In spite of this deleterious cost, introns have spread in certain genomes; notably, in mammals and flowering plants. How do we explain the spread of introns? Is it consistent with the null hypothesis of random genetic drift?
According to Lynch the answer could be, yes. Here's what he says in his book The origins of genome architecture.
For newly arisen introns having no functional significance for the products of their host genes, the primary force opposing their ability to spread throughout a population is their excess mutation rate to defective allele(s), and because this force is expected to be quite weak, selection will be ineffective in preventing intron colonization in populations experiencing substantial levels of random genetic drift.The selection coefficient for intron deletion has to be above a certain threshold in order to prevent introns from spreading. This threshold depends on the population size: in large populations the deleterious effect of introns is sufficient to ensure that they will be kept to a minimum, or eliminated entirely.
For species with small populations there will be a cutoff where the selection coefficient cannot overcome the effect of random genetic drift and intron insertion is effectively neutral.
Lynch calculates the cost of the extra target nucleotides as a function of the mutation rate (μ) and explains why the cutoff is 2Ngμ = 0.04 (Ng is the effective number of genes ~ 2Ne). You can estimate 2Ngμ by counting the nucleotide diversity at silent sites in protein-encoding genes (πs). Thus, a plot of number of introns vs πs [2Ngμ] is a test of the hypothesis.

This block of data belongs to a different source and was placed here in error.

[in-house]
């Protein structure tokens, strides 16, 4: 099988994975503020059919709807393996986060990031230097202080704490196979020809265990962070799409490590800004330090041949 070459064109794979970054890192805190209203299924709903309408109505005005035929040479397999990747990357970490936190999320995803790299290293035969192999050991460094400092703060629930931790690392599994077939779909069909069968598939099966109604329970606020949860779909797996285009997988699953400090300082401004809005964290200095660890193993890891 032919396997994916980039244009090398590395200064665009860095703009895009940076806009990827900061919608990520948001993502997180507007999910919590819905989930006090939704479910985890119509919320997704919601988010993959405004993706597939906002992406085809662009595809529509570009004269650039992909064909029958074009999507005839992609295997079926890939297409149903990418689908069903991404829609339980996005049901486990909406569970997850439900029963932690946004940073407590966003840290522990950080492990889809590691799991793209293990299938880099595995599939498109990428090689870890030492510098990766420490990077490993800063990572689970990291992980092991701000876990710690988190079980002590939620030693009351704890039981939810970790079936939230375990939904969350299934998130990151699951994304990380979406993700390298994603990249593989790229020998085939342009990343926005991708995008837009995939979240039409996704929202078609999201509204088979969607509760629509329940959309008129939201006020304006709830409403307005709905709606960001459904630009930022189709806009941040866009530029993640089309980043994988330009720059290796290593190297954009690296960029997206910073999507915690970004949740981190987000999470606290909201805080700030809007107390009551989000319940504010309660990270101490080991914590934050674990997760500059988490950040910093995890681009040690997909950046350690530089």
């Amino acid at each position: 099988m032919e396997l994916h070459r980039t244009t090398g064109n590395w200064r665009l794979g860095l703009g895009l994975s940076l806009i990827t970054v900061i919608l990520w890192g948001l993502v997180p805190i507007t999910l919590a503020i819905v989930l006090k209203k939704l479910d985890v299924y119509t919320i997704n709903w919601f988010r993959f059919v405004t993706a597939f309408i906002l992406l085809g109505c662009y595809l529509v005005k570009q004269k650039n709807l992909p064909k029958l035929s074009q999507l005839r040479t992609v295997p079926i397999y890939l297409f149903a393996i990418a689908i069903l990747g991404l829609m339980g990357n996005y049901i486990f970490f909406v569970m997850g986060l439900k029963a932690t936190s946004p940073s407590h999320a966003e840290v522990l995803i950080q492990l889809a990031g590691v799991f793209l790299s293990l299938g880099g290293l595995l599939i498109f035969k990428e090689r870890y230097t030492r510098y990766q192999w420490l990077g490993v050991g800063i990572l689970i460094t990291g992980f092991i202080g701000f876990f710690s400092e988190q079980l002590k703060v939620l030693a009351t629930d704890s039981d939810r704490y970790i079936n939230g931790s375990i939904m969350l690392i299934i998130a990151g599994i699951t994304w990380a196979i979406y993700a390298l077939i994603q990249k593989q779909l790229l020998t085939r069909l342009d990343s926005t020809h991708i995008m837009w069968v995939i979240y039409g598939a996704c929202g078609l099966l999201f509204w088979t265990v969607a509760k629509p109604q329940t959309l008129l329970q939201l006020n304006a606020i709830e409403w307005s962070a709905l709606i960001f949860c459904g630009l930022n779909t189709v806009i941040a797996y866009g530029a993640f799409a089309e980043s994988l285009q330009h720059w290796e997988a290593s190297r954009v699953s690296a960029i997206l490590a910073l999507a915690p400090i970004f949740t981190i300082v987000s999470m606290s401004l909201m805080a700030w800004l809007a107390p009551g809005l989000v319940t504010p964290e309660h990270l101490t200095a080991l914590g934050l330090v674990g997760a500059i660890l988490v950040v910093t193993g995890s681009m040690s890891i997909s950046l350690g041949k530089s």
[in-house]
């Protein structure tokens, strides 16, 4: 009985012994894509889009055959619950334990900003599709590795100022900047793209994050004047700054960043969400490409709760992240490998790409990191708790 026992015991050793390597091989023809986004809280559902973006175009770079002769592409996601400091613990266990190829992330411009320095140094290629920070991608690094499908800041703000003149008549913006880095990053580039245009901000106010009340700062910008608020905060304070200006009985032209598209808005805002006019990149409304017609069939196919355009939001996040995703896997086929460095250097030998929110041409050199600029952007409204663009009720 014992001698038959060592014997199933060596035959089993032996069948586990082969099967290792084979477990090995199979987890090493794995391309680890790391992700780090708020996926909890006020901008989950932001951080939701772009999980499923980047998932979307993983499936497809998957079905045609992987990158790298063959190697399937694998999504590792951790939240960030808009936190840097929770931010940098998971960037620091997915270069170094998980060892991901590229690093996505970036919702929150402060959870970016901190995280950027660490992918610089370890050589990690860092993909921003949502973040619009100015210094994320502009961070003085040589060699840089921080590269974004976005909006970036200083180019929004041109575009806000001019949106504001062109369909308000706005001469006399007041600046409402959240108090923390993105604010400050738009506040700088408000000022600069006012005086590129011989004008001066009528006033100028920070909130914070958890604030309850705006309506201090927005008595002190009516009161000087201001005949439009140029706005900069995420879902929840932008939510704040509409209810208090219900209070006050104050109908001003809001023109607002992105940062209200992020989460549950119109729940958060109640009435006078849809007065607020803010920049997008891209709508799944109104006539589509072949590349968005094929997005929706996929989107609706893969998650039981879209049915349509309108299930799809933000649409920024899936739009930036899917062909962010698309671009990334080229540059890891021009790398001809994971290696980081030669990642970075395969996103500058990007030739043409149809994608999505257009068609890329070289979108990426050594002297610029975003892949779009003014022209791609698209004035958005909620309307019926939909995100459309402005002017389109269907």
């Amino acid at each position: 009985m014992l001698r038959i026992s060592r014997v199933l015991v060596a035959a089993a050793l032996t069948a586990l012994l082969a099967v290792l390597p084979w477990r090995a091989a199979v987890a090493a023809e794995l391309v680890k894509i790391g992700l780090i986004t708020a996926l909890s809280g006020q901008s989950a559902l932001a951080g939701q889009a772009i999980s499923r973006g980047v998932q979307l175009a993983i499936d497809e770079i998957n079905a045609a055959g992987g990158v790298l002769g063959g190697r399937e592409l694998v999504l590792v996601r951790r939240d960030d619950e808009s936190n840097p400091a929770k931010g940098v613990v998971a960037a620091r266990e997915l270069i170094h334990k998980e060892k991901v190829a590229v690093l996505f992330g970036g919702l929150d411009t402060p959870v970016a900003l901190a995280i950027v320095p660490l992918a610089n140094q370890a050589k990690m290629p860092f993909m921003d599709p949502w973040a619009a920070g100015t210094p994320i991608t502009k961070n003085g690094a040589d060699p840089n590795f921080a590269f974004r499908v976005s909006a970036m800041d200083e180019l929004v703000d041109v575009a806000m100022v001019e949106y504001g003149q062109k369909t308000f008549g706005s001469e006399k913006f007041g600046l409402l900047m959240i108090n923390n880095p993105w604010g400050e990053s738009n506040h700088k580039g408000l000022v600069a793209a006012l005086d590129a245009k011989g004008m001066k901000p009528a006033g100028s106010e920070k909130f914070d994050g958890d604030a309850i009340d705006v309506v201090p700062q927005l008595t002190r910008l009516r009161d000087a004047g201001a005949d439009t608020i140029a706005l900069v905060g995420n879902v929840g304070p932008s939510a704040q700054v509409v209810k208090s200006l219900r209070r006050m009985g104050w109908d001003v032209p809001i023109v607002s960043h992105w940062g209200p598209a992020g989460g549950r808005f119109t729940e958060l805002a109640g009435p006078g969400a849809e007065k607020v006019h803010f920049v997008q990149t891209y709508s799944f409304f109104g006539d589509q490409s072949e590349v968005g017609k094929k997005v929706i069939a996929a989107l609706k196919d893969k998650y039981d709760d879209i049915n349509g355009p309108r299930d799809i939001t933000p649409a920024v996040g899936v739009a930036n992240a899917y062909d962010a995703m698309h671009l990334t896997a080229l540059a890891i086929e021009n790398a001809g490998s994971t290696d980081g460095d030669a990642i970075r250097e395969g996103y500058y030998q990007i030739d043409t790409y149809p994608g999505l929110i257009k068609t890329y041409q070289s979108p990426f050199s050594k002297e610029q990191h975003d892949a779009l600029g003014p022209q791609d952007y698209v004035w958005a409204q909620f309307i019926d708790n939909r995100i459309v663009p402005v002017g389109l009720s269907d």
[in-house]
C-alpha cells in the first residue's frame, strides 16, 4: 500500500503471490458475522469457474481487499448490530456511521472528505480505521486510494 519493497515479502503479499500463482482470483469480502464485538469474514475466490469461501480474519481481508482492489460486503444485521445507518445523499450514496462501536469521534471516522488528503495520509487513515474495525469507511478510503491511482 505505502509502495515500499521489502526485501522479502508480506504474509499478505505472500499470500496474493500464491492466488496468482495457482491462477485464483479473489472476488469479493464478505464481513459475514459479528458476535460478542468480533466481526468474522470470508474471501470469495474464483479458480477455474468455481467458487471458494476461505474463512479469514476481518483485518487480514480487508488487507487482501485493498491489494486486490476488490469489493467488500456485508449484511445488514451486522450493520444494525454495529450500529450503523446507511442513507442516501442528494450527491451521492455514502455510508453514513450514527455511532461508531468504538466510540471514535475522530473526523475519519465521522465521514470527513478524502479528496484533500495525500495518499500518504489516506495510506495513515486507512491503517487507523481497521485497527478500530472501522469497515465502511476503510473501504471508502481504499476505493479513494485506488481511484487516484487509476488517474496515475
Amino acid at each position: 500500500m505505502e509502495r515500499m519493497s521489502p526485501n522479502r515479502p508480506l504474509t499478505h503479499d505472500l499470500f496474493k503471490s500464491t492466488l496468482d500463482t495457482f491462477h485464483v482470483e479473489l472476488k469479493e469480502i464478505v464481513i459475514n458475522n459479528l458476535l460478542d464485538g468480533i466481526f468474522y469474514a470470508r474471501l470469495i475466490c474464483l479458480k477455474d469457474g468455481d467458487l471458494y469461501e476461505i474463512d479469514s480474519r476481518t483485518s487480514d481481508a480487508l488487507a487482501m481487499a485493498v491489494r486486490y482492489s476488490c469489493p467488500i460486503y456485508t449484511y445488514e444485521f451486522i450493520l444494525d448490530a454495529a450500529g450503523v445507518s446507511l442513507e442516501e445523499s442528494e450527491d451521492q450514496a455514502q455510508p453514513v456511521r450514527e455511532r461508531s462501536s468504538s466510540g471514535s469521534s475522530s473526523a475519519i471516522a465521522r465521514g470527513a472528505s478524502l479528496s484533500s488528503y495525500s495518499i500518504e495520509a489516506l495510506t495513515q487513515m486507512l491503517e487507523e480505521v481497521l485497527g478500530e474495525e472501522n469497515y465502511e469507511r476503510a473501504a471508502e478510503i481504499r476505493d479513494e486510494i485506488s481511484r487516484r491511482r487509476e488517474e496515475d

Here's the figure from Lynch's book.
The data indicates that species with small values of πs the spread of introns cannot be prevented even though introns may be deleterious. The cutoff is about 0.04 as predicted.
This does not prove that intron proliferation in some species is due to random genetic drift but it does show that the hypothesis cannot be ruled out. There's no need to invoke adaptive explanations for the initial spread of introns in vertebrate and plants genomes.
Lynch, M. (2010) Rate, molecular spectrrum, and consequences of human mutation. Proc. Natl. Acad. Sci. USA 107:961-968. [doi: 10.1073/pnas.0912629107]